Fijian Culture & Custom. -
A Weblog on the culture and customs of FIJIANS as the indigenous people of the FIJI ISLANDS
www.fijitimes.com - Sunday, November 15, 2009
THE President's tour of the Northern Division only a week after his inauguration must be applauded.
For too long the Head of State has been confined to Government House, trundled out only when the need arose.
In Ratu Epeli Nailatikau we have a President who is fit, eager to work and has a natural way with the people.
This newspaper has carried letters from our readers commenting on how Ratu Epeli lines up with regular customers to pay his bills.
He takes lunch with the throngs who eat in the food courts of the capital city.
Early in the mornings or in the evening he can be found pounding the pavement on his daily walk.
In the evenings he will enjoy a drink with friends at the Defence, United or Union clubs in Suva.
On none of these occasions is he accompanied by guards.
A naturally charming person, Ratu Epeli will have a word of greeting or a joke for those he meets.
In the Northern Division this week it was obvious that he had the ability to reach out to people of all races and engage with them on a personal level.
Rice farmers in Dreketi were quick to tell the President of their frustrations with the declining market and ask for help.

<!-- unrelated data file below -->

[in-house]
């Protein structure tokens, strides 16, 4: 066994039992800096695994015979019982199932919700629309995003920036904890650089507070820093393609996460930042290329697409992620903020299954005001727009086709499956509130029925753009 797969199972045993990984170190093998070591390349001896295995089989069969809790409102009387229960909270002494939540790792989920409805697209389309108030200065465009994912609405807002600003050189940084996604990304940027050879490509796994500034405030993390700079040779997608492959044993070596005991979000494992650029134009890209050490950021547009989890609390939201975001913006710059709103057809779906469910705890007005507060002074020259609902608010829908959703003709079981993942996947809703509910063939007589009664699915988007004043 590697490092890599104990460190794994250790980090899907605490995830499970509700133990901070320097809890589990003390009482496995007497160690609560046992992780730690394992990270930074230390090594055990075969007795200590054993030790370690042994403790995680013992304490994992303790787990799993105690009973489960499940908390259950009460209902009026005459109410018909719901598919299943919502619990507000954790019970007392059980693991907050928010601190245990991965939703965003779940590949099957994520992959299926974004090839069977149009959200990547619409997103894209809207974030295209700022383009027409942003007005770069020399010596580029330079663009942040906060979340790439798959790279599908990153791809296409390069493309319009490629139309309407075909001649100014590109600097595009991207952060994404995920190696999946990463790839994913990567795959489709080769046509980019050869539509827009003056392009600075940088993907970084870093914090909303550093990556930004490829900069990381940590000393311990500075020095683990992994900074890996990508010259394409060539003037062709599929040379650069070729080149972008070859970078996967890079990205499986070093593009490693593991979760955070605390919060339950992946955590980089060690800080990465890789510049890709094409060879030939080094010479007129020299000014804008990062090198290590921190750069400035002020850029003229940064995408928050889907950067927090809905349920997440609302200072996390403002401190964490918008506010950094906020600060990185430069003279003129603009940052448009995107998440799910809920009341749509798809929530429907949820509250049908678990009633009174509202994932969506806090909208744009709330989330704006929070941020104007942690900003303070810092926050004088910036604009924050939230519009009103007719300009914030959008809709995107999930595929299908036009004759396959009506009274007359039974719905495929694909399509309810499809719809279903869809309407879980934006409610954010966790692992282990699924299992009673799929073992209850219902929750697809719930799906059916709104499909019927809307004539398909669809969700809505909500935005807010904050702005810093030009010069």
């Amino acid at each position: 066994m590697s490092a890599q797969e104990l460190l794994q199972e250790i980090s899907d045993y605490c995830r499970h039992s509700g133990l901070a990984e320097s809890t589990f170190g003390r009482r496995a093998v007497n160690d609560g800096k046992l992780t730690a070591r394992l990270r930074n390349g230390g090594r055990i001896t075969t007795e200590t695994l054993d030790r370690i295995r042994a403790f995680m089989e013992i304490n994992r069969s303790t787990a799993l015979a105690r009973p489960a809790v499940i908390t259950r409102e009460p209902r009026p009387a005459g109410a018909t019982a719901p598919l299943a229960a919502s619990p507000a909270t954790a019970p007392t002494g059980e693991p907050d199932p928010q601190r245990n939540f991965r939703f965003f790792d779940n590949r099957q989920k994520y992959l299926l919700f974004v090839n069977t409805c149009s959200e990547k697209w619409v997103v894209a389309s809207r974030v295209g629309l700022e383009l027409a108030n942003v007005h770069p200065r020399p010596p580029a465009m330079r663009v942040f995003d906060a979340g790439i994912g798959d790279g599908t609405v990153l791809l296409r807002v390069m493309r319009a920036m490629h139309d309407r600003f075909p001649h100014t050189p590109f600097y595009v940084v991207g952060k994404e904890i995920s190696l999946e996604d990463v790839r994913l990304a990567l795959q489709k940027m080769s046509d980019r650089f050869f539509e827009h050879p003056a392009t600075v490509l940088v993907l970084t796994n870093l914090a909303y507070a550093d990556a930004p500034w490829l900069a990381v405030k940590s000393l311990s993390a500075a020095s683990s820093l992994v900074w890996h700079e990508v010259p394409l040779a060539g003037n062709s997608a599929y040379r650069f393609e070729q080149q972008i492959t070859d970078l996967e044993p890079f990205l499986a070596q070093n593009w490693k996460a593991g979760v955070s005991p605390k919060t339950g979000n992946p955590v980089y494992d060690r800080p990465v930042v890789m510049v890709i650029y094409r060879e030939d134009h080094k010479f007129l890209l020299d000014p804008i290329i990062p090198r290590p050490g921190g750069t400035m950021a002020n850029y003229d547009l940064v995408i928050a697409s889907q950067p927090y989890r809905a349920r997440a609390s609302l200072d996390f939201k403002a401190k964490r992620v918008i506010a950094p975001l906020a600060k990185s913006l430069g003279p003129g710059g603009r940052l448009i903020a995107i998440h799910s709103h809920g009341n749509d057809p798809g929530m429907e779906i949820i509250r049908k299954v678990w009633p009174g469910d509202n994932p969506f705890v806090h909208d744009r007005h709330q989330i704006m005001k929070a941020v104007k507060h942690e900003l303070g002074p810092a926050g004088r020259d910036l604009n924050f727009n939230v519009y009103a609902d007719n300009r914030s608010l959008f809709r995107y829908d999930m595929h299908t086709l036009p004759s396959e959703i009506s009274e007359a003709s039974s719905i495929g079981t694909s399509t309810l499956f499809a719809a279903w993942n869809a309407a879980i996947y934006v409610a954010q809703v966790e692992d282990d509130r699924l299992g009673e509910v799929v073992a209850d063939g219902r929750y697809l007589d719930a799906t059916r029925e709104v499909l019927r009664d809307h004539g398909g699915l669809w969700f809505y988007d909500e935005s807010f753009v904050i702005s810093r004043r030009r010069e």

Ratu Epeli joked with these farmers, shared their kava and in the manner typical of the leaders of the United States, he pressed the flesh and spoke their language.
In Fijian villages, accorded traditional ceremonies of welcome, the President carried himself with the dignity demanded of the occasion.
His previous service as a diplomat and an army officer means that Ratu Epeli can be friendly but polite and firm.
Those who had the honour to know his late father, Ratu Sir Edward Cakobau, will see in the son some of the traits of this country's first Deputy Prime Minister.
A charming man, natural singer, accomplished dancer, Ratu Sir Edward was the centre of every event - not because he chose to but because he had the ability to draw people of all races to himself.
This is the legacy he has left our current head of state.
So far Ratu Epeli has shown he has the ability to be a man of the people.
If he continues with visits to every part of the country regardless of distance and terrain, the people will believe that he truly cares for the country.
And if he can use his charm to help mend broken bridges, people of all ethnicities will respond.
If Ratu Epeli lives up to his father's legacy, Fiji will be a better place.